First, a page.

As communities across the country celebrated Flag Day Tuesday, many did so on a somber note, after President Obama ordered flags flown at half-staff at the White House, public grounds, at military bases and at embassies overseas, in honor of the victims of the Orlando nightclub shooting massacre.
In turn, many state governors echoed the president's directive, making the order also pertain to state facilities. Many individual citizens and businesses also lowered their flags.
"It is a powerful statement," said Craig Stevens, who set the large flag at the Midstate Chrysler, Jeep, Dodge, Ram, and Hyundai dealership in Barre, Vermont, at half-staff.
Stevens joined Americans around the country in remembering the 49 people killed at the Pulse nightclub in Orlando through his flag display.
"How do you grieve for these people and all the things that just happened?" Stevens sighed. "It's almost impossible."
Almost impossible, but Vermonters sure tried. Necn spotted flags at half-staff in several communities Tuesday, with each gust of wind producing another unfurling reminder of the lives honored with the symbol.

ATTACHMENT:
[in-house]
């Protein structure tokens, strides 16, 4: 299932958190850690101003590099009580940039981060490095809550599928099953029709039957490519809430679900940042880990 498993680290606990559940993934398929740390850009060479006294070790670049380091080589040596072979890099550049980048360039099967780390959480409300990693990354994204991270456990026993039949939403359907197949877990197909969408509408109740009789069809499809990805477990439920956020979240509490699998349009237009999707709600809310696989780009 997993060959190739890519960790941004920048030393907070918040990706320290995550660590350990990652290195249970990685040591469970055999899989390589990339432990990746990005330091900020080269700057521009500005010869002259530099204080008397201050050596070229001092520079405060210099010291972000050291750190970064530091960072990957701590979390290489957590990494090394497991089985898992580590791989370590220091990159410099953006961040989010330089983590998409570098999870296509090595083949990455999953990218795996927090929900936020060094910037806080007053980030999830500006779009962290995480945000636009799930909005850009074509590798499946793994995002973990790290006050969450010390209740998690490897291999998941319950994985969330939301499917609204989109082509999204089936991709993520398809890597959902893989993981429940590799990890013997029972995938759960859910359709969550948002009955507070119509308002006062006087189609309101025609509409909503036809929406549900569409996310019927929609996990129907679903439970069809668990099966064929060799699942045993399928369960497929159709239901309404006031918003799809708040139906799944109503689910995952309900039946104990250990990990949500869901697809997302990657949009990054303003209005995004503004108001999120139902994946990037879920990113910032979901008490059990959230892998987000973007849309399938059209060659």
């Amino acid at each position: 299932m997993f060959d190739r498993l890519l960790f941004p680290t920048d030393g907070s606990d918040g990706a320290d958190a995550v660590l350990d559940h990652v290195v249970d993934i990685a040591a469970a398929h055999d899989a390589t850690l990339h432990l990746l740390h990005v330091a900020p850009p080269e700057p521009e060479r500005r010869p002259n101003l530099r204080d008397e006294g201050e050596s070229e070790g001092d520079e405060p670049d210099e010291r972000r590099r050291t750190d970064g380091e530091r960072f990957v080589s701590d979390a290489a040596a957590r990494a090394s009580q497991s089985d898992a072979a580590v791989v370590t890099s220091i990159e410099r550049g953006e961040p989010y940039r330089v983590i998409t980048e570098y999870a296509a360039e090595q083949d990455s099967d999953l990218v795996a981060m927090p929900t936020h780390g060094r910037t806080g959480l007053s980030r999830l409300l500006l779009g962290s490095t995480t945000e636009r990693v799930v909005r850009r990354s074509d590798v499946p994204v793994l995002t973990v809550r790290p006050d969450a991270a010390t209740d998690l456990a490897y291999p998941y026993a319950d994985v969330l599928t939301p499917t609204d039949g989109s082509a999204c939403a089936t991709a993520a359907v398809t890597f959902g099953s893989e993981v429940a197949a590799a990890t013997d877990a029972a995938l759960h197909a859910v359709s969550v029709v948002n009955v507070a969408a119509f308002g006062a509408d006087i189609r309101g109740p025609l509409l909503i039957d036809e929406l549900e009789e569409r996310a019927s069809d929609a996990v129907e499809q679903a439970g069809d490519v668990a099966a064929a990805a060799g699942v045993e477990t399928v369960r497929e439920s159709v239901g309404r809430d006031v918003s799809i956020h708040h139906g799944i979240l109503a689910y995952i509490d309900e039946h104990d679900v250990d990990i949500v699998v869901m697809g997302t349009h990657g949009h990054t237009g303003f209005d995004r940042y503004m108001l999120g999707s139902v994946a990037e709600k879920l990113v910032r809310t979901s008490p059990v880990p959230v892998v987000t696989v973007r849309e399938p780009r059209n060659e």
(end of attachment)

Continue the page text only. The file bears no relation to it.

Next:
"To me, it shows togetherness; that we're all together and standing strong," said Taz Duranleau, who noted he sells many flags before Flag Day at the Stove & Flag Works store in Williston. "It's not just seeing a Vermont flag or a Maine flag or a New Hampshire flag, it's all 50 states. We all come together and show support for everyone in the United States."
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The president's order directed flags to stay at half-staff until sunset Thursday.
Bob Bombardier of Richmond, whose barn has an American flag on a side wall, said he hopes the reverence behind the half-staff displays lasts, even after Old Glory goes back up.
"It's for the memory of those people and their lives," Bombardier observed. "I think it's time that we get together and unite the country and make the world a better place."
And it seems appropriate, particularly on this June 14th, to recall of one of those many song lyrics honoring our Grand Old Flag: "forever in peace may you wave."
It was 100 years ago when the United States first observed Flag Day. In 1916, President Woodrow Wilson proclaimed June 14 as Flag Day, celebrating the anniversary of the adoption of our flag.